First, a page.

“Then you look at income and employment,” he says, ”A Black family makes about half of what a white family makes … Wages are lower and in turn housing options are lower. It’s been systematic issues present for a long time that’s made it difficult for Black people to get ahead in Minnesota.”
Black residents in Washington, D.C., meanwhile, have likely benefited from property being passed down within families, says Thomas Mathis, a Redfin agent in the district.
“A number of people held onto the houses they already owned,” he says. The federal government, along with private companies, also offers good-paying jobs that can make it easier to purchase real estate.
Black homeownership rates remain lowest in US
Rates as of first quarter of 2020
SOURCE U.S. Census Bureau
Bridging the gap
Changes to zoning laws that would allow more affordable townhouses and duplexes to be built alongside single-family homes could help address the ownership gap, Marr says.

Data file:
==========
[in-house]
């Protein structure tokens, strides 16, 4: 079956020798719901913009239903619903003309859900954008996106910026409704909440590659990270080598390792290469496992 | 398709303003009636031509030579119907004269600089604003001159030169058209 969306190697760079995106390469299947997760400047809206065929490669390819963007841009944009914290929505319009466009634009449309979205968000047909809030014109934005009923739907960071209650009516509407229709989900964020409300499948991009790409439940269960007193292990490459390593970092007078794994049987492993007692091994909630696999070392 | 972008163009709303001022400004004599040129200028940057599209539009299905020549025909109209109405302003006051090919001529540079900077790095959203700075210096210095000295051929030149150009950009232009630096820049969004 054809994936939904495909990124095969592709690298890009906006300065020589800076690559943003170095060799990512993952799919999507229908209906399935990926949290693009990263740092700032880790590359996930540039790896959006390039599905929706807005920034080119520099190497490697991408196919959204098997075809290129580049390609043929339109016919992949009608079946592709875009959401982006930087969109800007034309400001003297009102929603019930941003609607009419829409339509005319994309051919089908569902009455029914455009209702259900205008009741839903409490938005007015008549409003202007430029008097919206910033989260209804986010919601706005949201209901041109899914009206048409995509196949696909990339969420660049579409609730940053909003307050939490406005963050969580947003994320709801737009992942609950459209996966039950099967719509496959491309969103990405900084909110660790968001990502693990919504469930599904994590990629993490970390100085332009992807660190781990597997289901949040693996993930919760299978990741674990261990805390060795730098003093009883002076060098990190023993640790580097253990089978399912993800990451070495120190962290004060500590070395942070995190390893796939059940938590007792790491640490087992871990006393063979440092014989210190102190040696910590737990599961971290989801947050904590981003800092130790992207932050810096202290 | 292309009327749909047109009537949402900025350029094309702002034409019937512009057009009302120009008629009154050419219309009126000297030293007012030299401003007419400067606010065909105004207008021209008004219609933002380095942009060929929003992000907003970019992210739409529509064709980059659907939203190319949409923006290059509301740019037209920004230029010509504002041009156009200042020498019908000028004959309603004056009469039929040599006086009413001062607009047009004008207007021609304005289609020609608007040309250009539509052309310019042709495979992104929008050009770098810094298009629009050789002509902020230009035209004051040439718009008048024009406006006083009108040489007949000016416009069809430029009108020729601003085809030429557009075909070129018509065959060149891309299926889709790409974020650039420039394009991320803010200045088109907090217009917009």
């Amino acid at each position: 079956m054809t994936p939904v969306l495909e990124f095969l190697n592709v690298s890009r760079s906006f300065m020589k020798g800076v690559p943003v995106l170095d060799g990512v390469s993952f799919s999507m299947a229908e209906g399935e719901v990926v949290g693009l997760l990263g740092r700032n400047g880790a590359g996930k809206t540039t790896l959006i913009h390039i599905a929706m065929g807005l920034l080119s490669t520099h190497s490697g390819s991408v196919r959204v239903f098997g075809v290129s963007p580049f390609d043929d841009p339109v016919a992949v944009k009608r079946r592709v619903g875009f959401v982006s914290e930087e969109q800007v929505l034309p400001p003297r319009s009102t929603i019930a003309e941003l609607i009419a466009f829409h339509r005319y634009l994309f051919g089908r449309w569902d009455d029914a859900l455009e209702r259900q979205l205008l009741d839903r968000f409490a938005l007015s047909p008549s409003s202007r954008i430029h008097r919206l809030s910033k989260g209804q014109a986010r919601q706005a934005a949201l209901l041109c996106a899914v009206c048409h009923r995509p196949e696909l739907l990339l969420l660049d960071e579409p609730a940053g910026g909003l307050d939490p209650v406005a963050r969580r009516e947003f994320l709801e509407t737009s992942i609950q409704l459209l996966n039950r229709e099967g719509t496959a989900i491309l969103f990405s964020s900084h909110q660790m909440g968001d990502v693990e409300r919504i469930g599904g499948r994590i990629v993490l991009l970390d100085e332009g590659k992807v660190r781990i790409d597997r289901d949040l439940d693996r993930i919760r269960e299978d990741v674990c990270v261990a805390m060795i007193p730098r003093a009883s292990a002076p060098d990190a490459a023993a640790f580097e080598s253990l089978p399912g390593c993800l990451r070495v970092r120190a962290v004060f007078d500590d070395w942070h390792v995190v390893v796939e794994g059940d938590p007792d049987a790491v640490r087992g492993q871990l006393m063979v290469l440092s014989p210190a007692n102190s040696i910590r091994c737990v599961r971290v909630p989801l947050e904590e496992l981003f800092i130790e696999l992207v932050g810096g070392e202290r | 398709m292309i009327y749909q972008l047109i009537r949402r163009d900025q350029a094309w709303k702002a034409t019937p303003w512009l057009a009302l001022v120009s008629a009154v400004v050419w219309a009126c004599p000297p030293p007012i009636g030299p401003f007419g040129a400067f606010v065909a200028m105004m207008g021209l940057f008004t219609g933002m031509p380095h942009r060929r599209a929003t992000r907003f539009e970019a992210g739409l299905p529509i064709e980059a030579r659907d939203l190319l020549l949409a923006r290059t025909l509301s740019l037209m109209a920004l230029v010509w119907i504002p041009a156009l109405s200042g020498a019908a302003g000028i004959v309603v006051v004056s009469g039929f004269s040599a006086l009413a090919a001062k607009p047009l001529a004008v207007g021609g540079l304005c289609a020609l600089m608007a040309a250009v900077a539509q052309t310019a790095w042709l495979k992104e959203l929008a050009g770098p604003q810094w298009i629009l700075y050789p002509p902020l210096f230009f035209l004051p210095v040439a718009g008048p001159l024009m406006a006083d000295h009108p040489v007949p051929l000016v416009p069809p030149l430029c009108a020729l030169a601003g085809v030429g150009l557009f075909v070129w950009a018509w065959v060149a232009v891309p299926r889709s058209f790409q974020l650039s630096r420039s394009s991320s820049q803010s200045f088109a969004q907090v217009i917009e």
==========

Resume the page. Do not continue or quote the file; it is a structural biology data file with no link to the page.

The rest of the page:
More people could also qualify for a mortgage if utilities and other payments are considered when compiling a person’s credit score.
“Even controlling for income and down payment and neighborhood, minorities are still denied mortgages at a greater rate than whites are,” he says. “Some of the reasons are due to credit history … Credit scores can be reformed to include things like rents or utilities that don’t traditionally make it into credit scoring.”
“Pocket listings,” when homes are shown only to those in a broker’s private network, also need to be discouraged since they can exclude Black buyers, even if such discrimination is unintentional, Marr says.
Though the Fair Housing Act, passed in 1968, banned discrimination based on race, religion and gender when selling, renting or financing a home, bias on the part of some sellers, brokers or lenders can still crop up, realtors say.
“One of my agents said that even recently he felt he was denied the opportunity for housing based on his skin color,” says Prescott. “We need people to be aware today that this is something that needs to stop and we need to make change right now because it is a real problem that people can’t ignore any longer.’’